Randall Scott Gallery / Randall Scott Projects
Archived Content


In 2008 his gallery was called the Randall Scott Gallery and it was located in Brooklyn NY at 111 Front Street. By 2013 Randall Scott had renamed his gallery the Randall Scott Projects and it had relocated to the DC Atlas Arts District. 2014 found the gallery being located to Baltimore, Maryland. Now, according to Yelp Reviewers the art gallery known as Randall Scott Projects at 216 W Read St. Baltimore, MD 21201 is closed. Although the Randall Scott Projects has a facebook page, the last post was dated November 12, 2017.

Once the domain registration for randallscottgallery.com expired, the site disappeared from the web. It has since seen several different iterations and owners. As of 2017 the Randall Scott Gallery website has a new owner who has chosen to retain archive content so that knowledge of Randall Scott and his contribution to the art world via the exhibitions at his various galleries remain visible online.
Content is from the site's 2008-2010 archive pages, 2013-2014 archived pages from www.randallscottprojects.com, and other outside sources.


JULY 2010, Randall Scott Gallery closed it's Brooklyn space and will focus on Washington DC.
The gallery will re-organize as RANDALLSCOTTPROJECTS which will umbrella several different entities including Gallery (exhibition space), Editions, Site (site specific and public arts projects), art fairs and other promotional arts projects.

RANDALLSCOTTGALLERY will maintain the traditional relationship with the representation and management of its visual artists. Until a new space can be acquired, RSG will operate as a private dealer.

RANDALLSCOTTSITE will produce site specific installation projects and public art projects wherever we can find space.



By Mark Jenkins August 15, 2014 | www.washingtonpost.com

Less than two years after he moved his gallery to the Atlas District, Randall Scott is about to relocate again. Aside from high rents and the never-arriving streetcar, he doesn’t have a lot of complaints about H Street NE, which he calls “a great street to be on.” It’s just that he’s found a new love: Baltimore.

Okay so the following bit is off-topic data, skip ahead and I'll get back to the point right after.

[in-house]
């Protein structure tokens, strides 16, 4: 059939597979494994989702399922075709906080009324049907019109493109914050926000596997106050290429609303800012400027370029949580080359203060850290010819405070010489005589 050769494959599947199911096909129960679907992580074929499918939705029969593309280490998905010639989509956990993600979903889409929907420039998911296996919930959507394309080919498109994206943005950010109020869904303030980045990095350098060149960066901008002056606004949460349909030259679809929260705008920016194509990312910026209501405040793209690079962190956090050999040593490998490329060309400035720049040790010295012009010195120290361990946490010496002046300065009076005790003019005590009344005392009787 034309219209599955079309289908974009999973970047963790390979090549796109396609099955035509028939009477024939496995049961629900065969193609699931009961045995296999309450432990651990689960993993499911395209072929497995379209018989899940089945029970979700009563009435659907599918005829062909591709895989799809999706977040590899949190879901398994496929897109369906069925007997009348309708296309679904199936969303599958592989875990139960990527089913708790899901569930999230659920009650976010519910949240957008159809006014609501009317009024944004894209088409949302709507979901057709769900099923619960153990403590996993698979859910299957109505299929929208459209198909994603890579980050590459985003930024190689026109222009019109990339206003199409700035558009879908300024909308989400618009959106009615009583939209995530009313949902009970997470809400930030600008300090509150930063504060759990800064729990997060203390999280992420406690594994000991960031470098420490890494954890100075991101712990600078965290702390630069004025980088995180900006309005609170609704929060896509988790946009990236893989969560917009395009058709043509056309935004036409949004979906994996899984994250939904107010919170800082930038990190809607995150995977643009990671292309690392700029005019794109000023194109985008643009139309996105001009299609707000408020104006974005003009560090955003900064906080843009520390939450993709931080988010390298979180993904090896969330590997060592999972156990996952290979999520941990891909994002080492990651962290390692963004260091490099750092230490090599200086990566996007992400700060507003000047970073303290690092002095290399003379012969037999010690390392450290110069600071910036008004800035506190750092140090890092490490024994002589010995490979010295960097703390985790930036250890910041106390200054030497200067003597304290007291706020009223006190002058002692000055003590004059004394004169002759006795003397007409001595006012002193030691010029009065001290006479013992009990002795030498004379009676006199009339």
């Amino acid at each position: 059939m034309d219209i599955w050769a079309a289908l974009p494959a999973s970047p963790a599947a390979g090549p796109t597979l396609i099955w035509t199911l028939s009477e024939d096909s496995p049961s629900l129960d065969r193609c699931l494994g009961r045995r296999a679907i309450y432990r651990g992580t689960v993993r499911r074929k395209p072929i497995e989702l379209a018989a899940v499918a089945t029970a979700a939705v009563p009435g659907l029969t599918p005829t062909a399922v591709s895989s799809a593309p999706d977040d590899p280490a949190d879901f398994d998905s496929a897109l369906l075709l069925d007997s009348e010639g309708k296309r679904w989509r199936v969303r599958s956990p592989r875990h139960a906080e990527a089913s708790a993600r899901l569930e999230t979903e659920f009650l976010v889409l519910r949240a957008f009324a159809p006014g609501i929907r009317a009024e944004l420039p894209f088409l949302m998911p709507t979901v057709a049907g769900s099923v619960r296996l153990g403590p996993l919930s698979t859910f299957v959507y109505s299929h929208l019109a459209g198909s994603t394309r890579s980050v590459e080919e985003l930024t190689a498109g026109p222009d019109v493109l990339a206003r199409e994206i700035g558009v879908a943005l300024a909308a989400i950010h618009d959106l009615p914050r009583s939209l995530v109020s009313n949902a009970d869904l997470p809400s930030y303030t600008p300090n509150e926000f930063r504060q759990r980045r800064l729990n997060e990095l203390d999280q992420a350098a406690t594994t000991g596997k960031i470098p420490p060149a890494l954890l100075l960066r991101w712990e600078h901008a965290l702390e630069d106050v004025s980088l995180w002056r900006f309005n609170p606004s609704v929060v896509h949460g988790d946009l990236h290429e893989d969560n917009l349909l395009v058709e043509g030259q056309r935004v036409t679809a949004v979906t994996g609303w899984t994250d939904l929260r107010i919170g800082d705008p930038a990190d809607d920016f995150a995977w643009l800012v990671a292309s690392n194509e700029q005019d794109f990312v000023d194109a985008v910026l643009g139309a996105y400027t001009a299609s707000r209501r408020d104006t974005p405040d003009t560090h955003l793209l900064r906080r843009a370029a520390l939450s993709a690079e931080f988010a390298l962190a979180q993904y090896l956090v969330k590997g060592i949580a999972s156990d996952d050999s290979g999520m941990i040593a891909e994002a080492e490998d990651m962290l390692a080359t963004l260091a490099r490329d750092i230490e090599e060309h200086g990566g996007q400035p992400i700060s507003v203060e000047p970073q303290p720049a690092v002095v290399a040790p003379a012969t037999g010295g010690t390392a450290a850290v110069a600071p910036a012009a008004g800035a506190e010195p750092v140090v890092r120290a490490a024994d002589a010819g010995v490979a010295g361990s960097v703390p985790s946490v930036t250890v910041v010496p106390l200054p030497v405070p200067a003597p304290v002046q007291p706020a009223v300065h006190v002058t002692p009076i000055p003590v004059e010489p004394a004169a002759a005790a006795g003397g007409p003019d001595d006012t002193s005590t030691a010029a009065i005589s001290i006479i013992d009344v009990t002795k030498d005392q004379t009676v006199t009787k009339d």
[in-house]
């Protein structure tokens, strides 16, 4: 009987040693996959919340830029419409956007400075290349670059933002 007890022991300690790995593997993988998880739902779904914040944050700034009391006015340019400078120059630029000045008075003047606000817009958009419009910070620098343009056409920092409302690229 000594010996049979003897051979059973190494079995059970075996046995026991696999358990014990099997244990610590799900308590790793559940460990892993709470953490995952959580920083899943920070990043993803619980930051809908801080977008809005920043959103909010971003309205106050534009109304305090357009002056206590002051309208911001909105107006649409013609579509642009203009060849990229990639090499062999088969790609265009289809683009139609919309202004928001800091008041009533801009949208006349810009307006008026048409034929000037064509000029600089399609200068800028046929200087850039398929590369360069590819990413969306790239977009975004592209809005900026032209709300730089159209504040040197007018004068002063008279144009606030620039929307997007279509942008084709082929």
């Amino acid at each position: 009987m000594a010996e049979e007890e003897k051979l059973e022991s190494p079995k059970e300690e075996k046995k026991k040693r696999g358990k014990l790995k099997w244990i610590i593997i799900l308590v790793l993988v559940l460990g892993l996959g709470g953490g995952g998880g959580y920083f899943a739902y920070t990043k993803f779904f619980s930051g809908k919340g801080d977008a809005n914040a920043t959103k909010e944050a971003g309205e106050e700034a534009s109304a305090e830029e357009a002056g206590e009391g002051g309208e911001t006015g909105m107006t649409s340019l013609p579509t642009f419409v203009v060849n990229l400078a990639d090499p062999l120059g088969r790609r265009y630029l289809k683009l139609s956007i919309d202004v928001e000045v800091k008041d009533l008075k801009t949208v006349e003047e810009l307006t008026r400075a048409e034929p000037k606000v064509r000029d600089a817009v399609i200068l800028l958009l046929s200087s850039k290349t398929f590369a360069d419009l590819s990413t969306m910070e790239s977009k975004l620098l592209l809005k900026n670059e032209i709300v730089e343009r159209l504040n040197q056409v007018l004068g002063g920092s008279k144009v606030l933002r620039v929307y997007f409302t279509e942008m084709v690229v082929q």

“There are a lot of artist-run spaces, the D.I.Y. things, which are just awesome,” says the upbeat gallerist, sitting on a folding chair in Randall Scott Projects’s main room. “That’s one of the reasons why I want to go out there. I really like that vibe.”

“In D.C., everything is all spread out,” he adds. “I think Baltimore is a little more navigable. And the space is so abundant, and it’s so inexpensive.”

Cheaper rent for a ground-floor property about three times the size of his current second-floor one is a factor in Scott’s decision to leave the H Street neighborhood, which has already lost G Fine Art and is about to see Connersmith depart. But Scott doesn’t expect his new location to transform his enterprise.

“The new business models for any gallery are the Internet and art fairs,” he says. “Every gallery in D.C. is the same way. My business model isn’t going to change much. Most of my clients are everywhere else.”

Yet the gallery still needs a physical presence, he notes. “Since I represent people, the artists need a place to show.

The crux of what’s drawing Scott to Baltimore, which has only two downtown fine-art galleries, is less tangible than his new location in the North Howard Street antiques district. (It’s an area not unlike Georgetown’s Book Hill, which has lately attracted four new galleries.)